Traditional architectural services offered by a licensed architect or practice will typically cover 5 over-arching phases of the design and construction process, listed below.  The architectural fee associated with these services is often broken down to match.  The percentages given with each phase below show a common breakdown of the overall architectural cost, based on the typical amount of work required during each phase.


Schematic Design (12% - 18%)

In this phase, you’re working with your architect to get an understanding of what you’re looking to create, and to get it down on paper in some way.  Together, you can start to juggle things like the number of bedrooms, square footage, cost, the site, zoning bylaws, etc.  You’ll eventually arrive at a loose but solid understanding of the building you’ll be creating.  At this point, you’re almost creating a simple diagram of the home that will eventually lead to a fully resolved design.  The building has moved from a vague conceptual idea into something you should be able to quickly sketch on a napkin.  It may not be very detailed yet, but now you’re able to understand the general layout, size, orientation, etc.


Design Development (12% - 18%)

Now that you and your architect have a basic understanding of the building, you can start to get a little more detailed.  A structural system of some sort will be introduced if it hasn’t already, this will give a sense of order to your plans, which may start to shift around slightly.  Mechanical and plumbing systems will be introduced and coordinated, forcing small changes of their own.  Details related to building code and bylaws will be ironed out.   This phase is all about solving problems now (on paper), rather than later during construction when changes are more difficult and expensive.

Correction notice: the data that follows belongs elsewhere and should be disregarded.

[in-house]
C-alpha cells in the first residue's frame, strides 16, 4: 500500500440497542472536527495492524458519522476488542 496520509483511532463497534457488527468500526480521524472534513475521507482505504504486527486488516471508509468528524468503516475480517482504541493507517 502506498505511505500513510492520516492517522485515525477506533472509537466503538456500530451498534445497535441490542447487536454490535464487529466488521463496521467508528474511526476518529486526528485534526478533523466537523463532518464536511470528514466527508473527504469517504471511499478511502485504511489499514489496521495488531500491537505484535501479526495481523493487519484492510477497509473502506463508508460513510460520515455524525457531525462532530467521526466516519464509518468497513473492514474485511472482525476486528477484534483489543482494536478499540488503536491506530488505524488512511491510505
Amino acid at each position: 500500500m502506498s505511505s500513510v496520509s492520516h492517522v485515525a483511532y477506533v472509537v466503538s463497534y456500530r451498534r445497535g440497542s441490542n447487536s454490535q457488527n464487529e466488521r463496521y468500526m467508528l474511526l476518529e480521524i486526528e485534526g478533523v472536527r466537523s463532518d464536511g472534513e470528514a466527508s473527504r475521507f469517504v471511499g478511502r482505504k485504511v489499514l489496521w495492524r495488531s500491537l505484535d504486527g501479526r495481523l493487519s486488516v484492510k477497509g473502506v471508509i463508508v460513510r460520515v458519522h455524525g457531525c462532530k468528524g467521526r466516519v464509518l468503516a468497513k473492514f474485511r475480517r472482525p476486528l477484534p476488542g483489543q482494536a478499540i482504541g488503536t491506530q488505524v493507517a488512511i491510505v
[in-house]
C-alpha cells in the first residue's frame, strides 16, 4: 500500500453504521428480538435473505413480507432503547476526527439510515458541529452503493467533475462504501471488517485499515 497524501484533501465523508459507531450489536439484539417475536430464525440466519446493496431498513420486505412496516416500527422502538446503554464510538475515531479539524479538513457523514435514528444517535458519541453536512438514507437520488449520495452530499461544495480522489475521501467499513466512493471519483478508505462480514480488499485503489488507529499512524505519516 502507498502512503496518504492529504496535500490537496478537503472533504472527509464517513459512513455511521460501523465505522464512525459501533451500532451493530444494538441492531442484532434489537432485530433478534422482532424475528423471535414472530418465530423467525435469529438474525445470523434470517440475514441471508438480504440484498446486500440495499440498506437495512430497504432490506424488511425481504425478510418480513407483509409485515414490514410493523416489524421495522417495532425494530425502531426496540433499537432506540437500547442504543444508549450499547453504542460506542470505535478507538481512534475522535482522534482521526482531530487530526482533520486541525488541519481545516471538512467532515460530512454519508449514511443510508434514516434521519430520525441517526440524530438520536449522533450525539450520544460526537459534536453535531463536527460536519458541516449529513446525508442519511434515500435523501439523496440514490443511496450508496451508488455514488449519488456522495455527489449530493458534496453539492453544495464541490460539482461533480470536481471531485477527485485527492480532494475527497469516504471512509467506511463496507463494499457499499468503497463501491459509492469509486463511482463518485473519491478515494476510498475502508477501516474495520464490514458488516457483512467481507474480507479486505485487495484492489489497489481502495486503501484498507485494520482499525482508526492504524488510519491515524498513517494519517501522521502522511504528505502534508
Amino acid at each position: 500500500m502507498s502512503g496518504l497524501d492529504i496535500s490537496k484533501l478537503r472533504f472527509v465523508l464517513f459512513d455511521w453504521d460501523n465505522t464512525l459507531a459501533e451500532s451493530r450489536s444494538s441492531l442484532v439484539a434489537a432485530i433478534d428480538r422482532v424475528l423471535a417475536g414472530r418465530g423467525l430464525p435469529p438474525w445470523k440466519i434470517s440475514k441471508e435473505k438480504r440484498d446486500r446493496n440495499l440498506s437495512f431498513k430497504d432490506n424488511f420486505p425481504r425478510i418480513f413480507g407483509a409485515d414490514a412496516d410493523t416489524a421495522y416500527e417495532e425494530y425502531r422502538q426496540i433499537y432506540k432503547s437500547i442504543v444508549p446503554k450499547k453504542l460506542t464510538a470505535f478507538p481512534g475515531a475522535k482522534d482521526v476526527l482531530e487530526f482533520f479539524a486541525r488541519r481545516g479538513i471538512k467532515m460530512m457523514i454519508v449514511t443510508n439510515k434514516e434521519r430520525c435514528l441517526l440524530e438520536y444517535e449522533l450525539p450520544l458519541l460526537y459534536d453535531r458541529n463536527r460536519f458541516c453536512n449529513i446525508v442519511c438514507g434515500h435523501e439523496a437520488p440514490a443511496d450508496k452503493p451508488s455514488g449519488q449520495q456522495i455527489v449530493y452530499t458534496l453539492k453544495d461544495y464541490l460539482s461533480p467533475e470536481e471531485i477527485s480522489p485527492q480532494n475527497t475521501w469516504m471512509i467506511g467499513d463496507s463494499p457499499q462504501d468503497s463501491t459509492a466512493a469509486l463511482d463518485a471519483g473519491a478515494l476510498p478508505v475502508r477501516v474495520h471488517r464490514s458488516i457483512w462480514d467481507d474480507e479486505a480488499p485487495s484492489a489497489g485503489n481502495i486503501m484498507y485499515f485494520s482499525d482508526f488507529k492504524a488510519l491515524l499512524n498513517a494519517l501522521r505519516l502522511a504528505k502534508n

Construction Documents (35% - 45%)

The construction documents are what you may refer to as the ‘blueprints’ of the house.  This set of highly detailed drawings and specifications illustrate exactly how to build the building, from start to finish.  In a perfect world, these construction drawings should allow a contractor to construct the entire building without ever speaking to the architect.  This phase signifies that the design work is essentially completed and any further changes will be challenging to implement.

A subset of the construction drawings are the permit drawings.  These are less detailed than the construction drawings, but give the building department a thorough understanding of the proposed house so they can issue approval.


Bidding & Negotiation (3% - 7%)

With the construction drawings in hand, you and your architect are able to engage with potential contractors and show them exactly what you’re asking them to build.  This allows all the contractors to thoroughly understand the project and more accurately price the materials, labour, and time required to do the job.  The more detailed the construction drawings, the more detailed your cost-estimates from the contractors should be.  An architect will help you vet and interview contractors, review their proposals, and make recommendations based on their professional experience.


Contract Administration & Construction (25% - 35%)

At this point you’ve chosen a contractor and your new building is under construction.  During this phase, your architect will inspect the progress and quality of construction at a variety of key milestones.  This helps to catch any errors on site, and also keeps your payments to the contractor in line with the percentage of work that they’ve completed.  This way, you’re not paying for work that isn’t done yet.  An architect will also help manage any changes that are made to the design, and help resolve any disputes between you and the builder to ensure you’re getting the house you wanted and paid for.


Bear in the mind, the traditional services listed above are rather generic, and there are multiple levels of service available within each phase of the project to suit your particular needs.


Traditional Architectural Services